Rick Warren & son MatthewDan Wooding (Apr 1, 2014)

The megachurch pastor, and his wife, Kay, share memories of their youngest son, Matthew, who at the age of 27, committed suicide a year ago.

(Lake Forest, CA)—It was almost a year ago when Rick and Kay Warren received the unimaginable news that Matthew Warren, 27, the youngest of their three children, had killed himself with a self-inflicted shotgun wound at his Mission Viejo, California, residence. (Photo via ANS)

Matthew had bought the gun illegally over the Internet and used it to shoot himself and yet, rather amazingly, the pastor, was able to forgive the person who sold Matthew the gun.

“Someone on the Internet sold Matthew an unregistered gun,” Pastor Rick, the senior pastor of Saddleback Church, Lake Forest, California, tweeted to his nearly one million followers shortly after he received the terrible news. “I pray he seeks God’s forgiveness. I forgive him.”

Warren then linked to Matthew 6:15, which says, “But if you do not forgive others their sins, your Father will not forgive your sins.”—NIV

Now, the couple felt able to share their innermost thoughts about their late son, during an extraordinarily moving interview today (Friday, March 28, 2014), at a special event at Saddleback that was spurred by the suicide of Matthew.

Called “The Gathering on Mental Health and the Church,” the couple were joined by a host of mental health experts and clergy, which included the Most Reverend Kevin Vann, Bishop of the Roman Catholic Diocese of Orange, and members of the National Alliance on Mental Illness-Orange County (NAMI-OC), who all joined together to host this special (and packed) gathering.

I began by asking Rick to describe his son, and he replied, “Matthew had a tender heart and a tortured mind. He was a brilliant kid.”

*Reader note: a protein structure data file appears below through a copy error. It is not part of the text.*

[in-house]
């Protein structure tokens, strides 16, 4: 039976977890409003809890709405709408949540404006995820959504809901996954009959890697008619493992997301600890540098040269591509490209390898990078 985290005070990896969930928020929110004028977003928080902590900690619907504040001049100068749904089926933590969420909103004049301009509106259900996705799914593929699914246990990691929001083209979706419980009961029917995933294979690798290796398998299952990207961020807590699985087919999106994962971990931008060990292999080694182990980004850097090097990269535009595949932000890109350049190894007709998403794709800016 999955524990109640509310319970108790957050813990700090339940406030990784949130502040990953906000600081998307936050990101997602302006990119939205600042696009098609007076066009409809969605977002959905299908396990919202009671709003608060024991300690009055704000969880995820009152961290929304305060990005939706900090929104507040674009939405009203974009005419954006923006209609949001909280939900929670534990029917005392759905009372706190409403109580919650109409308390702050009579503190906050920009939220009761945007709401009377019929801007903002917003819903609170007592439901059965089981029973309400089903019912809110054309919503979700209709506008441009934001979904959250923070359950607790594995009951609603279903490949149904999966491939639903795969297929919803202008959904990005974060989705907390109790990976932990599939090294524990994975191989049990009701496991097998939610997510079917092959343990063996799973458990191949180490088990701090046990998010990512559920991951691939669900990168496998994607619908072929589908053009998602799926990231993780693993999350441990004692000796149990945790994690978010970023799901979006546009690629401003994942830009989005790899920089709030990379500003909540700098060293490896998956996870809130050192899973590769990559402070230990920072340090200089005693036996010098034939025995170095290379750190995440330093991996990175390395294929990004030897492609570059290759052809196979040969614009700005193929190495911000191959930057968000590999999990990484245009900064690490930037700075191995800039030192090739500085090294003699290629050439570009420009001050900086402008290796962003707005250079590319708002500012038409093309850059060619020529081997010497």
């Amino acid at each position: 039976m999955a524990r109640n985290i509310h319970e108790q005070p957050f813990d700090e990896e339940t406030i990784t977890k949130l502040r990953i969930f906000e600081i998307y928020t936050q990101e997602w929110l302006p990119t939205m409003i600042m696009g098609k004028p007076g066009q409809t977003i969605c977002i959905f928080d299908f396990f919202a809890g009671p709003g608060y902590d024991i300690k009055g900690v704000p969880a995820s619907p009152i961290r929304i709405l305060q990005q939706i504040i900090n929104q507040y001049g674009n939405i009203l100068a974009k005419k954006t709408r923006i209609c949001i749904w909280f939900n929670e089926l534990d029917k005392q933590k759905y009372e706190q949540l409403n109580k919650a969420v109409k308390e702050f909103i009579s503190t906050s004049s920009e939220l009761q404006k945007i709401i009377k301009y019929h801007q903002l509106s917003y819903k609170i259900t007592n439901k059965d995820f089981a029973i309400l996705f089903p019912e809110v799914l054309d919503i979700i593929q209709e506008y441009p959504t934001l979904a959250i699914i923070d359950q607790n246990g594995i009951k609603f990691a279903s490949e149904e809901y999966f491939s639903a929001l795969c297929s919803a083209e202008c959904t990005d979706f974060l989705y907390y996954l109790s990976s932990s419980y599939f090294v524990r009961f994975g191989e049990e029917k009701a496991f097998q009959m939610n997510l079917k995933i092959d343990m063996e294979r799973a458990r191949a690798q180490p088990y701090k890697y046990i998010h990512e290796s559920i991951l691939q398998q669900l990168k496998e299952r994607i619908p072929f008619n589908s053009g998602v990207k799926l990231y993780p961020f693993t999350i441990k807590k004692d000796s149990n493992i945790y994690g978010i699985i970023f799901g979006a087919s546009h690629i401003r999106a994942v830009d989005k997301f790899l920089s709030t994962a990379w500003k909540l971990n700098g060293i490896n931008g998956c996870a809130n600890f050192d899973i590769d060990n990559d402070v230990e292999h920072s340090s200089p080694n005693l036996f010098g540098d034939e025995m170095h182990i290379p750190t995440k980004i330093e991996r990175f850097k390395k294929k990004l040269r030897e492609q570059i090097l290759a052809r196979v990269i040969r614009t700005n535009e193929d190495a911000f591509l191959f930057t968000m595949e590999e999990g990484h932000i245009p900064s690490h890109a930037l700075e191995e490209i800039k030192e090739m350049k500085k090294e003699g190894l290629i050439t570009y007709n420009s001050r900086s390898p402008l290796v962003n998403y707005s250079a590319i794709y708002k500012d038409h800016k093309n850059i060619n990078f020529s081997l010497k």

The author of the best-selling book, “The Purpose Driven Church, went on to say, “When he started seventh grade, they said—he lasted about two weeks—’Matthew’s not going to last Junior High because you have to change teachers every period, rather than having the same teacher.’ But they said that we could take him out of school for two years and ‘he’d still be smarter than any kid here.'”

Warren added, “He was probably the most courageous man I’ve ever met because, at seventeen, he came to me in tears and said, ‘Dad, it’s obvious that I’m not going to get well. We’ve gone to all the best doctors, we’ve had the best therapy, we’ve had the best prayers, and so why can’t I just go to Heaven? I know I’m saved. I know I’m going to Heaven, but why can’t I go to Heaven right now?’ And I told him, ‘Matthew, you may want to give up, but, as your father, I must always have hope and believe that there is an answer out there. So you might give up, but I cannot give up.

“He made it for ten more years and was very courageous. And if he were able to talk to me today from Heaven—which he can’t—I know he would say, ‘Dad you were wrong.’ And I would say, ‘What do you mean?’ and then he’d say, ‘It’s so much better than you explained it. I can’t wait for you to get here.'” (Photo via ANS)

Pastor Warren went on to say, “Trying to understand Heaven is like an ant trying to understand the Internet. They don’t have the brain capacity. So if I didn’t have the hope of Heaven, I’d be in ultimate despair, but because Matthew knew the Lord, and put his hand in the Lord’s hand many years ago, and walked with Christ for many years, I have this hope. He just had a tortured mind.”

I then asked him if he thought he would ever get over losing his son in this way, and he said firmly, “No, you never get over it—you just get through it. In fact, I did a whole six week series here at Saddleback on ‘how to get through, what you never get over.'”

Standing close by was Kay Warren, and so I turned to her (and) asked her to share something about Matthew that maybe people didn’t know about him.

With a faint smile, she replied, “He was so compassionate,” and then Rick cut in and said, “He was also witty.”

Kay then continued, “Witty, funny, but deeply compassionate. He was a compassionate warrior. He tried to help people even though he, himself, was so depressed. He would be on chat rooms and he would respond back to others with problems. He would try to get me to help people and say, ‘Would you financially help this person?'”

She told me that Matthew also “had a wonderful demeanor” and added that he’d always stop on the side of the road if there were people in need to try and help them.

“He just had a heart for other people who were hurting and fought really hard for others who were struggling,” said Kay. “He’d come out of a hospitalization, and have a list of people that he wanted to be praying for. So he was extremely compassionate for those who were suffering in the same way that he was.”

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